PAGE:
We need to begin seeing how we "cannot relax or use meditation to remove those layers". When we relax or meditate, we may feel wonderful, but when we attempt any new mental work all of those layers are then re-fed mental energy, so nothing is accomplished. - *We can however, slowly begin to understand how mostly all of us are very normal and very equal when it comes ability to learn. Try to see an upright rectangle representing our full mental energy for mental work. Now try to see how all of us are acclimated to many many different amounts of layers of mental work that may take up very little or very much space of that rectangle. Therefore all of us may have to work harder than others to receive the same mental reward for mental work expended. We can however, if we can stop reflecting our own, perhaps more supported environments upon others, begin to understand that all of us fall on a continuum of layers of maintained mental work that cause even us to have to work harder than other to receive the same mental reward for mental work expended. This idea in itself will immediately remove a terrible weight from the shoulders of our students and parents, for now they will begin to see immediately how all of us are very equal but affected greatly by our individual environments. *Also, we can all begin to slowly understand, resolve, and perceive some perhaps faulty weights and values that can be changed to more permanently remove or diminish the importance of many "non-essential layers of mental work" that take up much mental energy. This provides us with a way to teach students how they can all slowly begin approach their lives more delicately and with more understanding to continually begin lowering layers of mental work and continually improve their thinking, learning, motivation, and mental health.
2. We can all as parents, teachers, and students begin to understand the huge, long-term potential for long-term motivation by understanding the dynamics of approaching mental work more correctly or more slowly at first. The false idea of working hard is creating far too much pressure and effort for many students when approaching newer mental work. This improper pace and intensity exacerbates greatly their average stress at that time, creating more impedance to thinking, learning, and motivation. Students with higher layers of average stress and the false connection of physical work will then also have much more mental energy applied to that newer mental work, thus hurting those students more. We need to understand that for reading, writing, comprehending, and growing academically we need to approach newer mental work more slowly to develop mental frames for newer mental work. As we develop those mental frames for that work or skill our pace and intensity in connecting and adding that newer mental work will increase faster and faster over time with equal enjoyment of learning (motivation to learn). This is why the dynamics of approaching mental work correctly is so important. The only way we can help students improve their lives, especially in the information age is to go to an environmental model. This is doubly important for many Male students who are being given much more aggressive and less supportive treatment from a young age, leaving many of them with much higher average stress, much less social knowledge from lack of support, and a very incorrect pace and intensity in approaching mental work.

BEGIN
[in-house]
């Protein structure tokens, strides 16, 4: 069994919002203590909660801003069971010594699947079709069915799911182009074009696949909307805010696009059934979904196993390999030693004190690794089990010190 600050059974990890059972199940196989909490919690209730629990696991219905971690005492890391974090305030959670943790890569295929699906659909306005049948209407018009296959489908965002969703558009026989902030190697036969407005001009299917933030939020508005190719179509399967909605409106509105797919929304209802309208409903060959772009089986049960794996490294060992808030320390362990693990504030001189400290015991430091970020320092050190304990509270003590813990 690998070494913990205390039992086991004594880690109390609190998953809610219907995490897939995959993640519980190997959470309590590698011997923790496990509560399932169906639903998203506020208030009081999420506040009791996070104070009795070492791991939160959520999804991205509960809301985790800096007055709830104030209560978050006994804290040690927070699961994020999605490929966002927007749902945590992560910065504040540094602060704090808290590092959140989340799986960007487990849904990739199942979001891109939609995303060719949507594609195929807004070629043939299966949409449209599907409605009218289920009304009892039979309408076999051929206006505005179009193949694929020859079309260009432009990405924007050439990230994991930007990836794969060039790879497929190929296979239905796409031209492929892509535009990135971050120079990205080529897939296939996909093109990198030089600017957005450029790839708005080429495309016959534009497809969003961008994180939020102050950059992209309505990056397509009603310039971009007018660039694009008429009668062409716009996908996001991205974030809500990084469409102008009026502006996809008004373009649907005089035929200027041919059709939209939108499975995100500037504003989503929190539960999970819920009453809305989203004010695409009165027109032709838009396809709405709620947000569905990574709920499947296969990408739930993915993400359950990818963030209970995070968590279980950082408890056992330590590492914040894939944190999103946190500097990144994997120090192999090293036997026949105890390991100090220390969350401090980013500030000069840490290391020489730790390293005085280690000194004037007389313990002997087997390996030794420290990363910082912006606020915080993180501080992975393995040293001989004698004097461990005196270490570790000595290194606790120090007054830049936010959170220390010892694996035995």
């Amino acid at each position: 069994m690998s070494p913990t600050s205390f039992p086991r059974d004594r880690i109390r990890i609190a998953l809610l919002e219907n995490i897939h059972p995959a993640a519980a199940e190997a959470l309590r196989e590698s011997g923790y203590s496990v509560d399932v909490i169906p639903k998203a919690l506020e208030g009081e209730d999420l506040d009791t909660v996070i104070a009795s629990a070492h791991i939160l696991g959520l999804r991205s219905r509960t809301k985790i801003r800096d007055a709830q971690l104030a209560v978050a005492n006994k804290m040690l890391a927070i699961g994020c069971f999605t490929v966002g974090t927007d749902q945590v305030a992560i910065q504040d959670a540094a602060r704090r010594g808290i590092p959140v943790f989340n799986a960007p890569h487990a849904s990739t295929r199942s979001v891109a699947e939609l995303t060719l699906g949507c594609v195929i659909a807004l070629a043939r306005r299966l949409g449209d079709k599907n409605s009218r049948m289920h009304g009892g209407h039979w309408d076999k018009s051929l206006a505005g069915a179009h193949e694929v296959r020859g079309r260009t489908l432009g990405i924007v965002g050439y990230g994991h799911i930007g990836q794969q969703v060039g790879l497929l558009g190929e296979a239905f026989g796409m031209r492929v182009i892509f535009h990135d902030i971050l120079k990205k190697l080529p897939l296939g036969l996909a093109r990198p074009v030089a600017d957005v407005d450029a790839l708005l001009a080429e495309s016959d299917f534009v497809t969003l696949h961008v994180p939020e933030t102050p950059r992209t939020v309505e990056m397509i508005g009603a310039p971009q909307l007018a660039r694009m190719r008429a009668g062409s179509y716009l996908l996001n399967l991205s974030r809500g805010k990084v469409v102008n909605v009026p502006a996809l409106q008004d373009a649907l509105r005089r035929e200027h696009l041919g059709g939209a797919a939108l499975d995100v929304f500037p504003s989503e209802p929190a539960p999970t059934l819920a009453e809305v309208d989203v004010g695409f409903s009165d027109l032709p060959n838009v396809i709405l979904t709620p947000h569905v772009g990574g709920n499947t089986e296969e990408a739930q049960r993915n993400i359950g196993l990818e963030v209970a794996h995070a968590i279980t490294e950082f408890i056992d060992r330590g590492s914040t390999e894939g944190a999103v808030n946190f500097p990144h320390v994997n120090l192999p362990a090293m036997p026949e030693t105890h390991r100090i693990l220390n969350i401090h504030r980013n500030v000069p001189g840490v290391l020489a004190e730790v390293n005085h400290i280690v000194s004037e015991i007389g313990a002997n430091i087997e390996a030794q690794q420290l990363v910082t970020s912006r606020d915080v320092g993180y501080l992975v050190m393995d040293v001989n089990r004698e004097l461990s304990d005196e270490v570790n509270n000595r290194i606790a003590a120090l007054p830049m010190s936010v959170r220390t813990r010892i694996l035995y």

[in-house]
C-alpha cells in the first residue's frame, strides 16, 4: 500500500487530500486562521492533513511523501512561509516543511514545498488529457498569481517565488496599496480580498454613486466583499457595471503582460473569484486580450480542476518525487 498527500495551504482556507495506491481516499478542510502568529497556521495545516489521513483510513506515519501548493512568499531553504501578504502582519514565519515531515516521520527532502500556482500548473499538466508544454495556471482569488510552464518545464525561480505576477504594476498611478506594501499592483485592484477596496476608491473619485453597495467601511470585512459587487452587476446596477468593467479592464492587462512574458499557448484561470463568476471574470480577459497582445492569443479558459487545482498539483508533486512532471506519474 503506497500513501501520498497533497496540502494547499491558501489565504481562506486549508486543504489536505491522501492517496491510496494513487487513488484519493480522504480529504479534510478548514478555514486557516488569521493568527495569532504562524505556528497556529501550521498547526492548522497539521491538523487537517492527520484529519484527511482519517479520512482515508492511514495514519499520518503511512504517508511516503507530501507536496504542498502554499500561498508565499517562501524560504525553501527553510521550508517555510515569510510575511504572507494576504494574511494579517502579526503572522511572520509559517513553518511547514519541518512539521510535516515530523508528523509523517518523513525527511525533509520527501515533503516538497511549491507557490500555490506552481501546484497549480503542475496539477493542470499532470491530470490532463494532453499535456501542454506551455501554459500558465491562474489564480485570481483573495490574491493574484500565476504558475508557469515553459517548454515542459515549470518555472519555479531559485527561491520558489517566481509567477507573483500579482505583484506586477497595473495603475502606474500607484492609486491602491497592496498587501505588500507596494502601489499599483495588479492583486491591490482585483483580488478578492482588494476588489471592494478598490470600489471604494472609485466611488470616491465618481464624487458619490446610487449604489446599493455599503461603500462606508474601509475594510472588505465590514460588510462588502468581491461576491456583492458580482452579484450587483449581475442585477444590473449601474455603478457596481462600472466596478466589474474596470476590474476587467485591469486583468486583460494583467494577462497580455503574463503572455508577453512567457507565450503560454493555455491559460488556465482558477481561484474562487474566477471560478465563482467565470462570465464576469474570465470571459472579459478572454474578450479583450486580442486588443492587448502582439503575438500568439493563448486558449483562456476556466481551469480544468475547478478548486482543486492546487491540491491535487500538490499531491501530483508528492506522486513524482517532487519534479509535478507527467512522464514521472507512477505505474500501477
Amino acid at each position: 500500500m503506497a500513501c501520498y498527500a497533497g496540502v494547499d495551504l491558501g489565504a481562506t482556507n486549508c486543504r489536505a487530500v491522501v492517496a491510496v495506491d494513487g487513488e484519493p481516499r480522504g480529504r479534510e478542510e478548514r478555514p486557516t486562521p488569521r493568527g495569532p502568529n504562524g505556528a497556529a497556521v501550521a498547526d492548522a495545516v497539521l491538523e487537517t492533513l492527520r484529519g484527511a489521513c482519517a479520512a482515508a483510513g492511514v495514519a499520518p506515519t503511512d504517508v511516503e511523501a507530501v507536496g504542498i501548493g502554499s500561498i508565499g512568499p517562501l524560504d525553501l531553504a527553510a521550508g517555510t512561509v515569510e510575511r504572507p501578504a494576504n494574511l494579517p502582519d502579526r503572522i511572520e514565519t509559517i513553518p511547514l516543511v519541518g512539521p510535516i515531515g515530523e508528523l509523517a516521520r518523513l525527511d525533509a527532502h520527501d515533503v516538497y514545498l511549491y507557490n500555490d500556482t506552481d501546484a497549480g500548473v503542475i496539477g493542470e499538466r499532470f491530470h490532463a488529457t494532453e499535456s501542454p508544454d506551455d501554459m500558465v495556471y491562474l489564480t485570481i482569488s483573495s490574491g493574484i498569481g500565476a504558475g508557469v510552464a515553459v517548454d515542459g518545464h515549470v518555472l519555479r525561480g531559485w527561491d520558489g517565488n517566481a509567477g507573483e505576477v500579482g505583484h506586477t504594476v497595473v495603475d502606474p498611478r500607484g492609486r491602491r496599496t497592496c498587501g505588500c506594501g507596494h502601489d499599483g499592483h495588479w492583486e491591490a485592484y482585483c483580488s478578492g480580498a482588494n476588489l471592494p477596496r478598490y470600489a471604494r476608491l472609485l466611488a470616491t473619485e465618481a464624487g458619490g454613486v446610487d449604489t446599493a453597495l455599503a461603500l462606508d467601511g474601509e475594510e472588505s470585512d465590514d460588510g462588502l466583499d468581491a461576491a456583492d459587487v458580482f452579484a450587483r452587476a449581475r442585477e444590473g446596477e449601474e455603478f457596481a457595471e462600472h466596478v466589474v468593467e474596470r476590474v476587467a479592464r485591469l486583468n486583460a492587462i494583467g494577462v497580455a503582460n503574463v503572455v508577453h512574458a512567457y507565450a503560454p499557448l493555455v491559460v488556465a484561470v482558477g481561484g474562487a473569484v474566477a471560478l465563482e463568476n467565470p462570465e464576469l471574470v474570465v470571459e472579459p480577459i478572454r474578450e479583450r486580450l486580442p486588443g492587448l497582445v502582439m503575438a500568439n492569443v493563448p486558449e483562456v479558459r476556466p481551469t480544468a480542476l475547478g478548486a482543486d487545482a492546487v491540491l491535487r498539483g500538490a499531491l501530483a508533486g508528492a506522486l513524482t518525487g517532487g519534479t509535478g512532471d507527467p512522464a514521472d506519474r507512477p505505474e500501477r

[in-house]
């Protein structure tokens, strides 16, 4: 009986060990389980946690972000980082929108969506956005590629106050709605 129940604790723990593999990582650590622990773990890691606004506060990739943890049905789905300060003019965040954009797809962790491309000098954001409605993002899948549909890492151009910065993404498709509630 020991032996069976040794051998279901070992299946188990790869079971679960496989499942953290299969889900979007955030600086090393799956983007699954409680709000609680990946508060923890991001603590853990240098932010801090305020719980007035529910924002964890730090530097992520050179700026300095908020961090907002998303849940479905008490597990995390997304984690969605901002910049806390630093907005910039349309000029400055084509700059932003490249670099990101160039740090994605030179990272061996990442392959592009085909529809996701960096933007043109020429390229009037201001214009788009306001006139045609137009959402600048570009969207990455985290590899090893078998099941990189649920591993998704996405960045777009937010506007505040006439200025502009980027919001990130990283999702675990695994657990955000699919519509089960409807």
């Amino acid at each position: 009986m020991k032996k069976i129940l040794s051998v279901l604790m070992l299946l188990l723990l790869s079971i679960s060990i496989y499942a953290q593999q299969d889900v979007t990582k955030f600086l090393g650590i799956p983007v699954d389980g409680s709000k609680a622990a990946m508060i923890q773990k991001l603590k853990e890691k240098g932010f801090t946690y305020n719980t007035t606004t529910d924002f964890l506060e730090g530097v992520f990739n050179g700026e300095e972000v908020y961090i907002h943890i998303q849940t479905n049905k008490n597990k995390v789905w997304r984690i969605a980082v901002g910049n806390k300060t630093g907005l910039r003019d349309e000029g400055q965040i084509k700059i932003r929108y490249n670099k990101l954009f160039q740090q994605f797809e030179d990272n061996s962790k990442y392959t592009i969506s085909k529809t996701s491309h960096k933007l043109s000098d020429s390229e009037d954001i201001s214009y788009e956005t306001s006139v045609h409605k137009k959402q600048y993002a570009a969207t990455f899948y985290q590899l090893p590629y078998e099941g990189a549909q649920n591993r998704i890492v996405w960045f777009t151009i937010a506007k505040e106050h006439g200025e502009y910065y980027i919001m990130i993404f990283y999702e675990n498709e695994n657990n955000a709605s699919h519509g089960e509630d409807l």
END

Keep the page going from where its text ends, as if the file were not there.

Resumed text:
All Students Thrive's picture
All Students Thrive
Changing the World One Conversation at a Time!

Great story! I have spent the last 11 years working in low income schools. The students who I learn the the most from are almost always the most challenging. I think a lot of the difficult behavior really is about trust and relationships. I think most really want to be loved and accepted, but their personal experiences have taught them not to trust people anymore.

Because of that mentality, I believe that such a child is testing to see how far someone is willing to go to support them. If you give up on such a child, you are perpetuating their belief.

It takes an incredible amount of emotional energy, but worth it when you finally break through that trust barrier.

What works for me? Be firm...it is empathy, not sympathy...frame your words carefully..."I care too much to give up on you'.."I will not let you fail"..."you know I care because I am taking time to talk to you about it"...etc

I have been writing about such tough challenges on my blog:
http://www.allstudentsthrive.com/all-students-thrive-black-minds-matter/
http://www.allstudentsthrive.com/lessons-in-school-discipline-the-green-...
http://www.allstudentsthrive.com/all_students-_thrive_discipline_educati...

JR
allstudentsthrive.com